If the Mariners could somehow combine Navarro and Yung-Chi Chen, they'd have a valuable middle infielder. While Chen's hitting is the most notable part of his otherwise ordinary game, Navarro stands out with his glove but has a questionable bat. He edges Asdrubal Cabrera as the best infield defender in the system. Navarro's middle-infield actions, instincts and hands all are above-average, and he has enough arm to make plays from shortstop. Like most of Seattle's infield prospects, he has seen time at a variety of positions to enhance his versatility. That's especially valuable to Navarro because most scouts project him as a utilityman. He has a smooth, flat swing that's tailored to contract, but at times he'll try to hit for power. While he surprised the Mariners with 29 doubles and nine homers in 2005, he needs to stop swinging for the fences and just worry about getting on base. He has some speed but isn't a huge basestealing threat. Navarro is an organization favorite, a gamer who plays with constant energy. Seattle added him to the 40-man roster this offseason and could skip him a level to Double-A, though his bat probably isn't ready for that jump.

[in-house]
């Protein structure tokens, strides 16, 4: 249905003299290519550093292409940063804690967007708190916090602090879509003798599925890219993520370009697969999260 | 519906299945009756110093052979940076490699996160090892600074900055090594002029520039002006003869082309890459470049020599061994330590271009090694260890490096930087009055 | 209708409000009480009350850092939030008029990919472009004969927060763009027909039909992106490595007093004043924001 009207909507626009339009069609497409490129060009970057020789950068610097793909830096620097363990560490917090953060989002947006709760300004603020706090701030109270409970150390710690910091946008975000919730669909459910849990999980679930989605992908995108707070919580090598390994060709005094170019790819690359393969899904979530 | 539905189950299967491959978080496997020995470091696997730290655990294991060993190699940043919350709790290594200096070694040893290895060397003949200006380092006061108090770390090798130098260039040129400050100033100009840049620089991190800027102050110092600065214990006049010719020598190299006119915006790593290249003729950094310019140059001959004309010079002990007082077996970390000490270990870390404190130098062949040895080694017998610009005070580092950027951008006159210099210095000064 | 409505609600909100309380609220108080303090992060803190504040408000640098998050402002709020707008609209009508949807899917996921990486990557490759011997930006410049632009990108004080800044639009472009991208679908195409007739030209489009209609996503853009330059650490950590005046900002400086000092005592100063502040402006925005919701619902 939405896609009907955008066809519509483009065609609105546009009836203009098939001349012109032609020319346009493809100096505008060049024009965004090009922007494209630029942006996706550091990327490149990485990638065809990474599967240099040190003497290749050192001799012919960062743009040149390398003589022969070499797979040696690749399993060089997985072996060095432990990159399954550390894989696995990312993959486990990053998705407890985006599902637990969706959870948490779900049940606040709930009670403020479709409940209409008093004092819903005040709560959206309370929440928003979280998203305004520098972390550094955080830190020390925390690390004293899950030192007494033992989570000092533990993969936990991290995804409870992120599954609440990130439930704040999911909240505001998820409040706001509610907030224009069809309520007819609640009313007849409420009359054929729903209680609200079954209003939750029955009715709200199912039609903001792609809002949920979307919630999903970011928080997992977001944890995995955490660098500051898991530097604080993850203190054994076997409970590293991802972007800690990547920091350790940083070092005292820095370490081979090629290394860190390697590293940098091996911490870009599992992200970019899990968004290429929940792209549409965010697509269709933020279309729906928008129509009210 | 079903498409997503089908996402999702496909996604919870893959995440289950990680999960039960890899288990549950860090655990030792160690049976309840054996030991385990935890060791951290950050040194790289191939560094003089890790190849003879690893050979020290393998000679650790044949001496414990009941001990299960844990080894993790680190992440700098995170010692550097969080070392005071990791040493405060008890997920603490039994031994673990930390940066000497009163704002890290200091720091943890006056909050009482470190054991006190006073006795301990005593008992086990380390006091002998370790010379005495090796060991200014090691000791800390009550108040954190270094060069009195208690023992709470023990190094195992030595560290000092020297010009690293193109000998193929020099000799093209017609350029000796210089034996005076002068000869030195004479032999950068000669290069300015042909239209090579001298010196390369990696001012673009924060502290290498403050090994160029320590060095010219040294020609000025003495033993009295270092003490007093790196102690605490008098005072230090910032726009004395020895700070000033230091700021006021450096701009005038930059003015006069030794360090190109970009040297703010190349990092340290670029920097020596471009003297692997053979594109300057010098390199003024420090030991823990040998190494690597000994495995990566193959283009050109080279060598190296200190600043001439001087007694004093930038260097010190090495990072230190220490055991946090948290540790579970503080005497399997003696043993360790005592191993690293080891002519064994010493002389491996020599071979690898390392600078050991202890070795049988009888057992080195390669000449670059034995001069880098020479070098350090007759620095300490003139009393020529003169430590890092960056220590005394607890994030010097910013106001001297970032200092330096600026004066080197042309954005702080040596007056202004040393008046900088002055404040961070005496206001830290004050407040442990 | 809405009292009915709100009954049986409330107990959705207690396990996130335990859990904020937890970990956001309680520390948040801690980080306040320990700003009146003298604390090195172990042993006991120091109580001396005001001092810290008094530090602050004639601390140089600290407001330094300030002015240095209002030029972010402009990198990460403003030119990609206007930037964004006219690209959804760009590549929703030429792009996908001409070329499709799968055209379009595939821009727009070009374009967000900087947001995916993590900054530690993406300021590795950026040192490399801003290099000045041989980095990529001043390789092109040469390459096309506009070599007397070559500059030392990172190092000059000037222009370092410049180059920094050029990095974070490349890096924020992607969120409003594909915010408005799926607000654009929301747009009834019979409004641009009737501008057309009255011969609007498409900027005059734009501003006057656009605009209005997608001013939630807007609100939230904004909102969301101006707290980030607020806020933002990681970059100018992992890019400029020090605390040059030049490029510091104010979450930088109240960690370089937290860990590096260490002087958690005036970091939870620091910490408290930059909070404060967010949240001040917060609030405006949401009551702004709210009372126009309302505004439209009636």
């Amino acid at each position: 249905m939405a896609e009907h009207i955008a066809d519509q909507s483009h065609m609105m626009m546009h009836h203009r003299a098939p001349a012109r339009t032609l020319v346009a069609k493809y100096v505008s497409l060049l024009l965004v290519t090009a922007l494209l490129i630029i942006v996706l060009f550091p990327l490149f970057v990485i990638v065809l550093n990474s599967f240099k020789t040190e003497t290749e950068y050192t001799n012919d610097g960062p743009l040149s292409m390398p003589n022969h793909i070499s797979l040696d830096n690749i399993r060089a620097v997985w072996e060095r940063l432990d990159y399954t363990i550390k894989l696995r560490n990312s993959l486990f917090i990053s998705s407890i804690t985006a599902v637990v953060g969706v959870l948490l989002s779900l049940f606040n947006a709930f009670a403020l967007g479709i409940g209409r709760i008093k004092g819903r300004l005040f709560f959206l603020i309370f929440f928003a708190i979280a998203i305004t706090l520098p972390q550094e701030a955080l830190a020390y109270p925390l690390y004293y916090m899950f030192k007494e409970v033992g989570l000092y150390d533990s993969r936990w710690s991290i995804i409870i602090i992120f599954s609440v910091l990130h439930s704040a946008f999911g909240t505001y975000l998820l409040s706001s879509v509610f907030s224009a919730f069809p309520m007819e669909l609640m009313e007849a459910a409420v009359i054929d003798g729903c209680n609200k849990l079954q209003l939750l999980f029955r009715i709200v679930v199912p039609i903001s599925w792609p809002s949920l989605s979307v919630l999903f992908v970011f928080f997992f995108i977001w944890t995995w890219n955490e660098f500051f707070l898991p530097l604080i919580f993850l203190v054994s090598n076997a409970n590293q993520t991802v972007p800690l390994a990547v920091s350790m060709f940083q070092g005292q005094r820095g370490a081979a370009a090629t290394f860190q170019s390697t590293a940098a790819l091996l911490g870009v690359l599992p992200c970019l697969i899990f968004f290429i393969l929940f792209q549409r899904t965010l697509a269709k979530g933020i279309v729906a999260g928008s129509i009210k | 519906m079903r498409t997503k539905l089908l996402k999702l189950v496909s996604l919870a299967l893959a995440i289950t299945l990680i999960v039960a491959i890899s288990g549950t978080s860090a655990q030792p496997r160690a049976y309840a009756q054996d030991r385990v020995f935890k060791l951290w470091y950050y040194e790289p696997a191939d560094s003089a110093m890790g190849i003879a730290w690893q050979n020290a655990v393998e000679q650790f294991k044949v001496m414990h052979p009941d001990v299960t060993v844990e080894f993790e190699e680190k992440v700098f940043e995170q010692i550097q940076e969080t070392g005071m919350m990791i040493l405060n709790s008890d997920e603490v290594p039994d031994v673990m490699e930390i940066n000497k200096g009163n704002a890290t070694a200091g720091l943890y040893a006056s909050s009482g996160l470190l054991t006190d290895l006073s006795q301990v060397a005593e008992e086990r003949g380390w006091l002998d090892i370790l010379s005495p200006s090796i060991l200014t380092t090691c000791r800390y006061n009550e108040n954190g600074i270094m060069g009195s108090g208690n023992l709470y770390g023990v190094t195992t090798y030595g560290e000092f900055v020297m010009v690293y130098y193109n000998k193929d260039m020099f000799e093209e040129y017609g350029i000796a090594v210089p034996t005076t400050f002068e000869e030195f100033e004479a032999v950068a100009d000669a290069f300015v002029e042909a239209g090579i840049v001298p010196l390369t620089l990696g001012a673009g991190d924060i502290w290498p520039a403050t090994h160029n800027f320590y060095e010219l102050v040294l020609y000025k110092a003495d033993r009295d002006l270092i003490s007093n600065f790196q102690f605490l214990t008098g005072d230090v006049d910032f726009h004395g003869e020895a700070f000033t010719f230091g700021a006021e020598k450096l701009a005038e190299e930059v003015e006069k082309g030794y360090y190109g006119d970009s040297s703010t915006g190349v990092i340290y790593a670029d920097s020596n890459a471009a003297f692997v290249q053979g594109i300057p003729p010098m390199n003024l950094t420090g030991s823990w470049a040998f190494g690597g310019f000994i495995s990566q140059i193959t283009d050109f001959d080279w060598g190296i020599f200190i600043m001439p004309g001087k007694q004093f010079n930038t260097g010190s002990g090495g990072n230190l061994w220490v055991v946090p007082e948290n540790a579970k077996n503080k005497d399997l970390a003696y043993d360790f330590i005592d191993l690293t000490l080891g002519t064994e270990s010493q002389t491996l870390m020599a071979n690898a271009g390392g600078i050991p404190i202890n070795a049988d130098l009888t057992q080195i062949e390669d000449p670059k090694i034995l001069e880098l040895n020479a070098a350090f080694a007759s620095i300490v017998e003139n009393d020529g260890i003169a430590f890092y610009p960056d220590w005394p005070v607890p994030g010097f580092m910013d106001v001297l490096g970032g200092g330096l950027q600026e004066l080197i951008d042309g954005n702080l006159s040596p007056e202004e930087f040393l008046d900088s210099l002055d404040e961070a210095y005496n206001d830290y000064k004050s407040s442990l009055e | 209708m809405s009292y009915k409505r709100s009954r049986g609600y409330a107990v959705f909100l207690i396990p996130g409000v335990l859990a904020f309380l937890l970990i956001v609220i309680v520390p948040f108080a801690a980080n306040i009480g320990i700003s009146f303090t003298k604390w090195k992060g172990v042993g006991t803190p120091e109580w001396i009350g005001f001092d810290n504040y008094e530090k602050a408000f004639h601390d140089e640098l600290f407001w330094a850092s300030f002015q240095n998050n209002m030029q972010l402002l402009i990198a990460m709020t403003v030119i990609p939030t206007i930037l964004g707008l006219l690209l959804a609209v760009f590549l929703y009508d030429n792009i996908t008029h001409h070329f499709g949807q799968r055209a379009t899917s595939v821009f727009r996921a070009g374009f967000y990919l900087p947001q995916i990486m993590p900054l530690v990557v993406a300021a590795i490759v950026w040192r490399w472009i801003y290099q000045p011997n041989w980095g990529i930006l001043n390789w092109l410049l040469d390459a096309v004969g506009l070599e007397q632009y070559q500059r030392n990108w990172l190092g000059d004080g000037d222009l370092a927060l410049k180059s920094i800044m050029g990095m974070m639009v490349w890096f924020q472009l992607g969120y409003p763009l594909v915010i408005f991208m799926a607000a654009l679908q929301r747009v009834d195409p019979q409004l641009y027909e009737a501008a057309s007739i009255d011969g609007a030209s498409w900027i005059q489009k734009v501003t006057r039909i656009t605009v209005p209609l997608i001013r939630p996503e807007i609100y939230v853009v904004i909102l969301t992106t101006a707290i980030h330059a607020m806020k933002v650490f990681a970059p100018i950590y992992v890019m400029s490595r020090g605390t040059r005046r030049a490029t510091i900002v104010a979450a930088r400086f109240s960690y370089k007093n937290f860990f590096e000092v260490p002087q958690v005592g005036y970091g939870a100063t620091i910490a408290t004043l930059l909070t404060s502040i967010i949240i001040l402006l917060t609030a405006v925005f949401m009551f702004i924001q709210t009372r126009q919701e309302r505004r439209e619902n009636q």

The Mariners spent a first-round pick on Matt Thornton in 1998, but they may have found a more effective lefty reliever when they signed Sherrill out of the independent Northern League in mid-2003. Sherrill spent five years in three indy leagues before hooking on with Seattle, in part because his weight ballooned to 300 pounds at one point and scared clubs off. Sherrill isn't as imposing or as overpowering as Thornton, but he's very deceptive. Using a slow, stiff delivery, Sherrill short-arms the ball and releases it from behind his ear, making it difficult to pick up his pitches. His velocity was down a tick to 90-91 mph last season, still more than enough for a lefty. His best pitch is his slider, and he's death on lefthanders (.143 average against in Triple-A, .156 with Seattle). He'd be more effective against righthanders if he could refine a changeup, and until that happens, he'll be a lefty specialist. He competes hard and keeps the ball down. Sherrill spent the last two months of 2005 in the majors, pitching well until allowing four runs without recording an out against the A's in the final game. He'll have to battle for a big league job again in spring training.